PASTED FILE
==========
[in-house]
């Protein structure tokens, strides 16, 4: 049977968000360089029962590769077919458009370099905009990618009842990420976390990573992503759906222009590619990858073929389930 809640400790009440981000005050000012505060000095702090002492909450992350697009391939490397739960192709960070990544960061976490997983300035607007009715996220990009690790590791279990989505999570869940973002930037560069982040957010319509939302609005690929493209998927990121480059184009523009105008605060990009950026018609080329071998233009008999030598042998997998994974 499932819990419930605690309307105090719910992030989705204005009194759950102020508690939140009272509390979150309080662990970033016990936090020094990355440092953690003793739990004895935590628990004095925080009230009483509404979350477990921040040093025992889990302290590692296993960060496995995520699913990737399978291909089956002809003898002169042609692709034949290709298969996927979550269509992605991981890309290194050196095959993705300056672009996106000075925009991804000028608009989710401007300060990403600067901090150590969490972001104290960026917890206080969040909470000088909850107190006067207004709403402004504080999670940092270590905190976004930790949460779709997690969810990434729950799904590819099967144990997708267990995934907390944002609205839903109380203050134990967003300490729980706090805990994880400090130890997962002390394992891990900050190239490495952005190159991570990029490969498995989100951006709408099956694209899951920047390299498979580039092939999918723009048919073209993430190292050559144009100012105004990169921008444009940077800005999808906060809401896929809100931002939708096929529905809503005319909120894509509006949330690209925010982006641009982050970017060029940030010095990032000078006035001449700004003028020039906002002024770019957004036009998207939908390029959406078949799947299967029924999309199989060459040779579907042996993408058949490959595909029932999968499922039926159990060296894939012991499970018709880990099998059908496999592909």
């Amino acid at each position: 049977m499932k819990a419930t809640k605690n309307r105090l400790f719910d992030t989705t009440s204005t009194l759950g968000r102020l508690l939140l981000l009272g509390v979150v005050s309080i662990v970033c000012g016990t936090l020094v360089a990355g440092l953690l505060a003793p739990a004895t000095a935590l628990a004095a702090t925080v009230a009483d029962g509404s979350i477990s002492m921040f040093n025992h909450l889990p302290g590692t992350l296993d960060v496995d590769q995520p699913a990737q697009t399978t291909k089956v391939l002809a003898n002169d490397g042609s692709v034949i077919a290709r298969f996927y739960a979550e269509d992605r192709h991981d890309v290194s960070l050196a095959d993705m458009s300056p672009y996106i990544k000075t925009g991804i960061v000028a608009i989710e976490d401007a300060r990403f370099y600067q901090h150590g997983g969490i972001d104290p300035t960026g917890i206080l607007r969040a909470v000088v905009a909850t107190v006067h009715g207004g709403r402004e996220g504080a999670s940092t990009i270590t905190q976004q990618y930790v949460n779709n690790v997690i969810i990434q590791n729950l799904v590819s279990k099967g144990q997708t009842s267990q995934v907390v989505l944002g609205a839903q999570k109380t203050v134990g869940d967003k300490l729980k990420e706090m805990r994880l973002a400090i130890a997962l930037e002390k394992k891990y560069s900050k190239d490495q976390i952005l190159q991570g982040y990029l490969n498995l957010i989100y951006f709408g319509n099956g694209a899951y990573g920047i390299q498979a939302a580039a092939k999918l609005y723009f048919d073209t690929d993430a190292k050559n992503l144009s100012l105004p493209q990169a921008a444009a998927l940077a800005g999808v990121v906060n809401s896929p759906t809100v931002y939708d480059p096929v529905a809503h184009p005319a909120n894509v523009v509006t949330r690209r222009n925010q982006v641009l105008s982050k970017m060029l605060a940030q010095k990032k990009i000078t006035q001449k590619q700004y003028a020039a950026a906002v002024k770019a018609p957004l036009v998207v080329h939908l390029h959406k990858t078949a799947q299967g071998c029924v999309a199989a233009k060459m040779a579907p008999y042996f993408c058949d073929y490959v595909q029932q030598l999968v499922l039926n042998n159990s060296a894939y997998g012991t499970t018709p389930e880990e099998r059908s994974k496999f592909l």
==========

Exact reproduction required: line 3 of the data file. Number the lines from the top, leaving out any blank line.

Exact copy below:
């Amino acid at each position: 049977m499932k819990a419930t809640k605690n309307r105090l400790f719910d992030t989705t009440s204005t009194l759950g968000r102020l508690l939140l981000l009272g509390v979150v005050s309080i662990v970033c000012g016990t936090l020094v360089a990355g440092l953690l505060a003793p739990a004895t000095a935590l628990a004095a702090t925080v009230a009483d029962g509404s979350i477990s002492m921040f040093n025992h909450l889990p302290g590692t992350l296993d960060v496995d590769q995520p699913a990737q697009t399978t291909k089956v391939l002809a003898n002169d490397g042609s692709v034949i077919a290709r298969f996927y739960a979550e269509d992605r192709h991981d890309v290194s960070l050196a095959d993705m458009s300056p672009y996106i990544k000075t925009g991804i960061v000028a608009i989710e976490d401007a300060r990403f370099y600067q901090h150590g997983g969490i972001d104290p300035t960026g917890i206080l607007r969040a909470v000088v905009a909850t107190v006067h009715g207004g709403r402004e996220g504080a999670s940092t990009i270590t905190q976004q990618y930790v949460n779709n690790v997690i969810i990434q590791n729950l799904v590819s279990k099967g144990q997708t009842s267990q995934v907390v989505l944002g609205a839903q999570k109380t203050v134990g869940d967003k300490l729980k990420e706090m805990r994880l973002a400090i130890a997962l930037e002390k394992k891990y560069s900050k190239d490495q976390i952005l190159q991570g982040y990029l490969n498995l957010i989100y951006f709408g319509n099956g694209a899951y990573g920047i390299q498979a939302a580039a092939k999918l609005y723009f048919d073209t690929d993430a190292k050559n992503l144009s100012l105004p493209q990169a921008a444009a998927l940077a800005g999808v990121v906060n809401s896929p759906t809100v931002y939708d480059p096929v529905a809503h184009p005319a909120n894509v523009v509006t949330r690209r222009n925010q982006v641009l105008s982050k970017m060029l605060a940030q010095k990032k990009i000078t006035q001449k590619q700004y003028a020039a950026a906002v002024k770019a018609p957004l036009v998207v080329h939908l390029h959406k990858t078949a799947q299967g071998c029924v999309a199989a233009k060459m040779a579907p008999y042996f993408c058949d073929y490959v595909q029932q030598l999968v499922l039926n042998n159990s060296a894939y997998g012991t499970t018709p389930e880990e099998r059908s994974k496999f592909l």